Global Segregation: Human-Made Obstacles to Human Movement across Oceans, Borders, and Urban Space

Welcome to Global Segregation. The goal of this website is to present cutting-edge research on the world history and the global politics of human efforts to control human migration, resettlement, and residence within cities, countries, continents, and across the world.

Control of human movement across space is essential to other forms of political and economic control. As such it represents a crucial tool of historical and present-day inequity and injustice. Increased efforts to prevent people from moving to and living in places where they can gain access to opportunities also exposes the inequities of historic and contemporary globalization. While we celebrate the mobility of money and consumer goods and extol the expanded global reach of corporate power and its justifying ideologies, we have cracked down on the right and the ability of most of humankind to move and live to places where opportunities are available. Yet the right to geographic mobility, resettlement, and conveniently located housing is especially crucial within a world where opportunity is located very unevenly within cities, within countries, and across the planet.

The starting point for this website is my new book, Segregation: A World History of Divided Cities (Chicago: University of Chicago Press, 2012). The website will offer periodic elaborations and updates on the themes in this book, which focuses on segregation in cities, but which also shows how urban segregation is connected to larger-scale efforts to divide the world and control human movement and residence. In addition the site will provide links to other cutting-edge scholarship and popular work on the subject of segregation and boundary-making.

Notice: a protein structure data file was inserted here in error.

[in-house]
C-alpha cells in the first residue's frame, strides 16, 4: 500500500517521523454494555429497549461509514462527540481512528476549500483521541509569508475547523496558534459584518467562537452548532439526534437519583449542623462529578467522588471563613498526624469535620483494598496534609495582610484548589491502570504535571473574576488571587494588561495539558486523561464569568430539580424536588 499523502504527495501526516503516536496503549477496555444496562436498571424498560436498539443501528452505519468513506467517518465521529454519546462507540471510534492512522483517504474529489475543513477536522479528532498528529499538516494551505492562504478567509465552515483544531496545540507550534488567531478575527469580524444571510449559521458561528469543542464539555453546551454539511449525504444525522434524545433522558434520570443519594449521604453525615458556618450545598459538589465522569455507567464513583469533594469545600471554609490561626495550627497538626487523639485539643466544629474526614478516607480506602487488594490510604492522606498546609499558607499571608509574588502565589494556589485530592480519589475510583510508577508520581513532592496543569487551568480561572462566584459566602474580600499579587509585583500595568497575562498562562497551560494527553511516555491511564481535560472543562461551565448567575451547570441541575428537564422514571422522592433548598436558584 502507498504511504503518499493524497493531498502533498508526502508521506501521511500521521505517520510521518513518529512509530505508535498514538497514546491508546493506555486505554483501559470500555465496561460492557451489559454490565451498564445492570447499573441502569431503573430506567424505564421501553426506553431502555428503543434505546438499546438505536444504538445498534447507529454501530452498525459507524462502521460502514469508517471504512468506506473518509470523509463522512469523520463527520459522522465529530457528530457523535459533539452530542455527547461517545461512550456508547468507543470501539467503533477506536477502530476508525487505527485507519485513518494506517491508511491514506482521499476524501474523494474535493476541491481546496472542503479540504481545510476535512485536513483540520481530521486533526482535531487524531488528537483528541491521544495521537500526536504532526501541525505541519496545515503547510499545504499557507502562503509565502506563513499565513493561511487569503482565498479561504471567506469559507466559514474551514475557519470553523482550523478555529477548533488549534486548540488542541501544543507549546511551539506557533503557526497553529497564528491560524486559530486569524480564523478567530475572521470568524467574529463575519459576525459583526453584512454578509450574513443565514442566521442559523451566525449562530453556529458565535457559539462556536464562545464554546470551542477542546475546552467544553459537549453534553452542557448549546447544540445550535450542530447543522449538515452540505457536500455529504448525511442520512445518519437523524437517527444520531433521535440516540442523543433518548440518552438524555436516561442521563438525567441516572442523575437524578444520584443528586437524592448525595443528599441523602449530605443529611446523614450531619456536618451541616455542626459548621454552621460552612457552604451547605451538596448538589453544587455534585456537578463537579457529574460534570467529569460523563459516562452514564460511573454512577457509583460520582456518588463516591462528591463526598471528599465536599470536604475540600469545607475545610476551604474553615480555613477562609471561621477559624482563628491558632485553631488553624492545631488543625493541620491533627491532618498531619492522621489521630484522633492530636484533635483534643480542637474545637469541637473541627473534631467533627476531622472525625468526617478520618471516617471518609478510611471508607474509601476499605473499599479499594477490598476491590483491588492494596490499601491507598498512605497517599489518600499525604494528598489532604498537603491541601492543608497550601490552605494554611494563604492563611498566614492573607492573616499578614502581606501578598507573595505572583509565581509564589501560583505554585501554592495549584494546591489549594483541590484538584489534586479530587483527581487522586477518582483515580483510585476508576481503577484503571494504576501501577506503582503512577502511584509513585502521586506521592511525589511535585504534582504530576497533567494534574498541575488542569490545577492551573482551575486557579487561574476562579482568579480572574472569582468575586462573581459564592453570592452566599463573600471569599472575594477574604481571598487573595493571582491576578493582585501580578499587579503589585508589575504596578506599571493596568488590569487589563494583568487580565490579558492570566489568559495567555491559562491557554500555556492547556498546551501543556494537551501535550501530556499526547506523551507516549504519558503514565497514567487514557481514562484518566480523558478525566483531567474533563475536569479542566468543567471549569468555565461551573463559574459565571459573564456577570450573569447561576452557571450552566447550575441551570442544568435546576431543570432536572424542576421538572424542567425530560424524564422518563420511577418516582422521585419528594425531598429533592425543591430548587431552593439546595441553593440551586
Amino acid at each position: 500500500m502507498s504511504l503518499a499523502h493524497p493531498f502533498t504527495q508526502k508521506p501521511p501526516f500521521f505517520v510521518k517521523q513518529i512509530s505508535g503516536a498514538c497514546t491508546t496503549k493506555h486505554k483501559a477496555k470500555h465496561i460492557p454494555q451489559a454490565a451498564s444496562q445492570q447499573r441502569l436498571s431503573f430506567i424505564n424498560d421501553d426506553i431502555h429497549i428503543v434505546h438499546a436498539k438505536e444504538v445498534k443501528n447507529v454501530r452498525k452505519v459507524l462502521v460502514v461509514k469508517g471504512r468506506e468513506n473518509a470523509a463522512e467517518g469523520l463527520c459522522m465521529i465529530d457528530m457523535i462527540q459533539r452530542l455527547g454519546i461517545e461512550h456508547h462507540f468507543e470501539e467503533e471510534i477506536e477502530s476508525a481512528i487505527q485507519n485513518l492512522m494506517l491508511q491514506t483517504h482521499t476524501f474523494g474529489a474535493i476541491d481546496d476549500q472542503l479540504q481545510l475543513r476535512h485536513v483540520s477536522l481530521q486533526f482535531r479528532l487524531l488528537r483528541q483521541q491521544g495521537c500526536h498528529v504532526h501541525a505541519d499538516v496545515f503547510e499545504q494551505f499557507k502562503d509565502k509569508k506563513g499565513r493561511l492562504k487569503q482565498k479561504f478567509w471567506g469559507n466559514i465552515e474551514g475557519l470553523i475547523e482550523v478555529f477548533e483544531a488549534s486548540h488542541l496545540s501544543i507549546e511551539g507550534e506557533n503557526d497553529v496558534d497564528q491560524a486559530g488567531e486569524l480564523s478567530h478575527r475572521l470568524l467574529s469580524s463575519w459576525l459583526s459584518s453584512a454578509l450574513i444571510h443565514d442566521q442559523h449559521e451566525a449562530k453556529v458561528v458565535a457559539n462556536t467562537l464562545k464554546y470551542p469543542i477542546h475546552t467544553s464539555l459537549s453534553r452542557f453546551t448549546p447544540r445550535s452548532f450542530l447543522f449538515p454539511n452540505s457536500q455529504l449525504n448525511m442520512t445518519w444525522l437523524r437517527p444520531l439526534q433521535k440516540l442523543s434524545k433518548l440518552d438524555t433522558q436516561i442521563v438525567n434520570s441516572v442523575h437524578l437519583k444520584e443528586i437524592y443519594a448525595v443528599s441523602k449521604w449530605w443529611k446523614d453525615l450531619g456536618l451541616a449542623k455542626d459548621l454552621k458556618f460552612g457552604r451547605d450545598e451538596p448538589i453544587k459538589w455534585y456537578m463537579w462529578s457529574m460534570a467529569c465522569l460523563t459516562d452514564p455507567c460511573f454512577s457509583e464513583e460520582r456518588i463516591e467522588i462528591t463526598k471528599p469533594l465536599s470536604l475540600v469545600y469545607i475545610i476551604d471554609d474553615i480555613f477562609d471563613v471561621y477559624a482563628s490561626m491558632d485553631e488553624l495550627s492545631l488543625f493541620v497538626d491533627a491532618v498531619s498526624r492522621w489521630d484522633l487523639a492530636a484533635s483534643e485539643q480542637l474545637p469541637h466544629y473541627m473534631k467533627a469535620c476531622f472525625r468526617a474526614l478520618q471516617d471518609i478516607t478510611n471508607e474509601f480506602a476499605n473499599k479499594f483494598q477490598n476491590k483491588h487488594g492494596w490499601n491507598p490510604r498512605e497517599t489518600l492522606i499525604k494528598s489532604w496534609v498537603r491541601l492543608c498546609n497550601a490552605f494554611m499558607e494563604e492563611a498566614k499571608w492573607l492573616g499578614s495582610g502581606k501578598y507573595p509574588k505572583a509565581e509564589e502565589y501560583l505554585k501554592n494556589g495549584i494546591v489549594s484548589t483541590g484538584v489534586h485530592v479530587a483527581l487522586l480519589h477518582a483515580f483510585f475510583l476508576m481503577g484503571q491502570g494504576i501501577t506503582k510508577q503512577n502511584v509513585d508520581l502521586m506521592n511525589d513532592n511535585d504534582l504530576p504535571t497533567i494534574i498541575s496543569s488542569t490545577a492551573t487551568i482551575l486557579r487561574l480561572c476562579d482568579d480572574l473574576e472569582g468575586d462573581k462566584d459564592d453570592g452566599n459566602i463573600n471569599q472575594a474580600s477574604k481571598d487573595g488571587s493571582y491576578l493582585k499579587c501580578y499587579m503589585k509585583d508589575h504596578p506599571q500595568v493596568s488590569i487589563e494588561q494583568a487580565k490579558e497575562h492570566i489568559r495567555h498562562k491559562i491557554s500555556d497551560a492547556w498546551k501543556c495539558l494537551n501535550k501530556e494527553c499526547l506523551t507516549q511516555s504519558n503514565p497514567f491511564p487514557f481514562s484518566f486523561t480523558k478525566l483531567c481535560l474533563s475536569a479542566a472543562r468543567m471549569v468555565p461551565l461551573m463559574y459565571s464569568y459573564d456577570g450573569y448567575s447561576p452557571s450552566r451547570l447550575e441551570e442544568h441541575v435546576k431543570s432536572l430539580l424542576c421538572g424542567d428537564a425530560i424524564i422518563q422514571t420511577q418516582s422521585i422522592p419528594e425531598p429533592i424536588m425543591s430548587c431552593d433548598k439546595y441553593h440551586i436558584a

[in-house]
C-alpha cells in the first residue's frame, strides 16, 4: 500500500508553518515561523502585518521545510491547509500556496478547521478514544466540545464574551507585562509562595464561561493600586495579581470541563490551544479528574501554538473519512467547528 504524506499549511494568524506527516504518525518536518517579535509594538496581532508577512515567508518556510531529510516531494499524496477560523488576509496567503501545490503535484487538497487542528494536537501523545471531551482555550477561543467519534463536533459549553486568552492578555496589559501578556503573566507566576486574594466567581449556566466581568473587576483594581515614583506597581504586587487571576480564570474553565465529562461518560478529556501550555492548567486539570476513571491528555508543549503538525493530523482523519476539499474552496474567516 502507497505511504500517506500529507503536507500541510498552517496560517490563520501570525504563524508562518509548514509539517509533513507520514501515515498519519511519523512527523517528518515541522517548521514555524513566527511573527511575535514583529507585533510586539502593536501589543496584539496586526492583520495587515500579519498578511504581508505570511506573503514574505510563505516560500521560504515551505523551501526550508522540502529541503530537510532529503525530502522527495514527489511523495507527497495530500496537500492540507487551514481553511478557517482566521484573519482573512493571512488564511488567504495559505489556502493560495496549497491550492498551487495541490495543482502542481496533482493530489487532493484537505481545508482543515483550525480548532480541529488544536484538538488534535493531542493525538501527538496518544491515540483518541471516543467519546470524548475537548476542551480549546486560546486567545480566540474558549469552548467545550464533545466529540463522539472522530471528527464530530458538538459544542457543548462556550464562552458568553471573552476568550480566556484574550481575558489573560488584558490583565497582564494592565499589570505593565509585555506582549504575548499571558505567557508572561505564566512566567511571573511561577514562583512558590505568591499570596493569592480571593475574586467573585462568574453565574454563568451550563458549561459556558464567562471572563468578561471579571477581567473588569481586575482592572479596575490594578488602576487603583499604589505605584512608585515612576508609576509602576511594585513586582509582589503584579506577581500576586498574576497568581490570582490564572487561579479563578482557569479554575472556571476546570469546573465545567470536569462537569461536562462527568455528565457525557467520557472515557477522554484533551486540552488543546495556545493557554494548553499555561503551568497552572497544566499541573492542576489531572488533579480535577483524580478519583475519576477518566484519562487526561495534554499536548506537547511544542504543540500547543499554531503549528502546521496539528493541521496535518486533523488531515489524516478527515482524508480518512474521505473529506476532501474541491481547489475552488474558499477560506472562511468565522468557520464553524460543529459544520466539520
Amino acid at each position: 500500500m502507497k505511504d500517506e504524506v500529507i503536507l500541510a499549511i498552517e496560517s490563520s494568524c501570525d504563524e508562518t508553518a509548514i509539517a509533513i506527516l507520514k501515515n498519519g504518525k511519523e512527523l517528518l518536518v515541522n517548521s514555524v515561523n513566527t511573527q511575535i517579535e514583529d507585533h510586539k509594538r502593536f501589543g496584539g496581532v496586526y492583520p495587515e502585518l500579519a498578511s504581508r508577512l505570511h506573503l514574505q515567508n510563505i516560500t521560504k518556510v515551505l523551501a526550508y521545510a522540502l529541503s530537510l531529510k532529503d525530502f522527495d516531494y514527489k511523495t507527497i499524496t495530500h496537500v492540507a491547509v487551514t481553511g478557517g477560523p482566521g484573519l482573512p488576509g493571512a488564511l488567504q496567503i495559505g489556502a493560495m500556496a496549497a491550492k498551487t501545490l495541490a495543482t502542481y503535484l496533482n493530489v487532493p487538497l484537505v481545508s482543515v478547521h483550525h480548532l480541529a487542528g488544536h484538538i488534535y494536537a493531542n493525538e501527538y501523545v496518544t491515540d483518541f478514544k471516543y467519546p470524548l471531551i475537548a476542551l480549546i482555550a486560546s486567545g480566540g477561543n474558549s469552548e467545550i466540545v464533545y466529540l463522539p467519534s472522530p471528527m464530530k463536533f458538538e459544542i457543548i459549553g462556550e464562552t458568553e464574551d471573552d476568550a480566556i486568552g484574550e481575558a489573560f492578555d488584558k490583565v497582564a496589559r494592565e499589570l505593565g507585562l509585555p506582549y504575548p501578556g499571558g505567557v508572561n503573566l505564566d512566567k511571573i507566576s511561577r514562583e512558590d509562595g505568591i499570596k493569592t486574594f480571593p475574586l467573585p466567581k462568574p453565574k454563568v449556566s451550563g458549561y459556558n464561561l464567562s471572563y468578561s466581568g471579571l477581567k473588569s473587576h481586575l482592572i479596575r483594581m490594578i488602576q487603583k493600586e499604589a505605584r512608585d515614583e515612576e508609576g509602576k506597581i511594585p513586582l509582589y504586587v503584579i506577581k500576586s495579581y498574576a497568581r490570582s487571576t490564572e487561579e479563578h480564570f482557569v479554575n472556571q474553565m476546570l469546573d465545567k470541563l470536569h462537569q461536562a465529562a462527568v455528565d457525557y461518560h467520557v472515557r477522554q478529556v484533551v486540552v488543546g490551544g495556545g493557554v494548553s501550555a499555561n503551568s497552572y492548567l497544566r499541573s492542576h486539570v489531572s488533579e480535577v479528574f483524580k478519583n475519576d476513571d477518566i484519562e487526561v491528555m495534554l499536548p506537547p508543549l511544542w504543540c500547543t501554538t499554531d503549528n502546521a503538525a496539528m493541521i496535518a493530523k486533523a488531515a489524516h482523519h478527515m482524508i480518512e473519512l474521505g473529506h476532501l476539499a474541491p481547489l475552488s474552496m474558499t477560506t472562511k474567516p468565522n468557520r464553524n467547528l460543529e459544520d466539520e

Carl H. Nightingale, May 22, 2012

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3 thoughts on “Global Segregation: Human-Made Obstacles to Human Movement across Oceans, Borders, and Urban Space

  1. Carl, I’m so excited to hear about your book and to discover your blog. This is such important work and so cleverly elided almost everywhere Kate, Ellen and I wish you all the best as you continue to enrich our perspective as friend and historian.

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